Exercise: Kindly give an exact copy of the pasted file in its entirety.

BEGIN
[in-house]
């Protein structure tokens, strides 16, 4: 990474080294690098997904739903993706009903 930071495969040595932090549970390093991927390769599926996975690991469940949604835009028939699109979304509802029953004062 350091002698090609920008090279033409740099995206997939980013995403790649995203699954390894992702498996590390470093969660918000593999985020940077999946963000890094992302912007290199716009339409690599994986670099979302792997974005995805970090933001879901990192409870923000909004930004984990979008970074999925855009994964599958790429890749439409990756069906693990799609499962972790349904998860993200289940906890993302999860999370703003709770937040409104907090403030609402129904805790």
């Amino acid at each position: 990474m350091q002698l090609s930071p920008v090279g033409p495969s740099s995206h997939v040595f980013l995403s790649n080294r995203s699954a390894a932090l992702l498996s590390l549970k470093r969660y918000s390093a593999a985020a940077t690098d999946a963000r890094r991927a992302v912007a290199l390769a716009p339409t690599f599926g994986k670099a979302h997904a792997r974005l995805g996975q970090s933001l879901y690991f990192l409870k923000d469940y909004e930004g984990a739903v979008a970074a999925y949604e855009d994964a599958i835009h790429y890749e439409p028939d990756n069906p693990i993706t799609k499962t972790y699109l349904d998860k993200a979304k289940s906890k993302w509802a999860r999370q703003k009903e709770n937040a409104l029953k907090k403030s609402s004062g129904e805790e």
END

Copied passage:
[in-house]
């Protein structure tokens, strides 16, 4: 990474080294690098997904739903993706009903 930071495969040595932090549970390093991927390769599926996975690991469940949604835009028939699109979304509802029953004062 350091002698090609920008090279033409740099995206997939980013995403790649995203699954390894992702498996590390470093969660918000593999985020940077999946963000890094992302912007290199716009339409690599994986670099979302792997974005995805970090933001879901990192409870923000909004930004984990979008970074999925855009994964599958790429890749439409990756069906693990799609499962972790349904998860993200289940906890993302999860999370703003709770937040409104907090403030609402129904805790």
């Amino acid at each position: 990474m350091q002698l090609s930071p920008v090279g033409p495969s740099s995206h997939v040595f980013l995403s790649n080294r995203s699954a390894a932090l992702l498996s590390l549970k470093r969660y918000s390093a593999a985020a940077t690098d999946a963000r890094r991927a992302v912007a290199l390769a716009p339409t690599f599926g994986k670099a979302h997904a792997r974005l995805g996975q970090s933001l879901y690991f990192l409870k923000d469940y909004e930004g984990a739903v979008a970074a999925y949604e855009d994964a599958i835009h790429y890749e439409p028939d990756n069906p693990i993706t799609k499962t972790y699109l349904d998860k993200a979304k289940s906890k993302w509802a999860r999370q703003k009903e709770n937040a409104l029953k907090k403030s609402s004062g129904e805790e």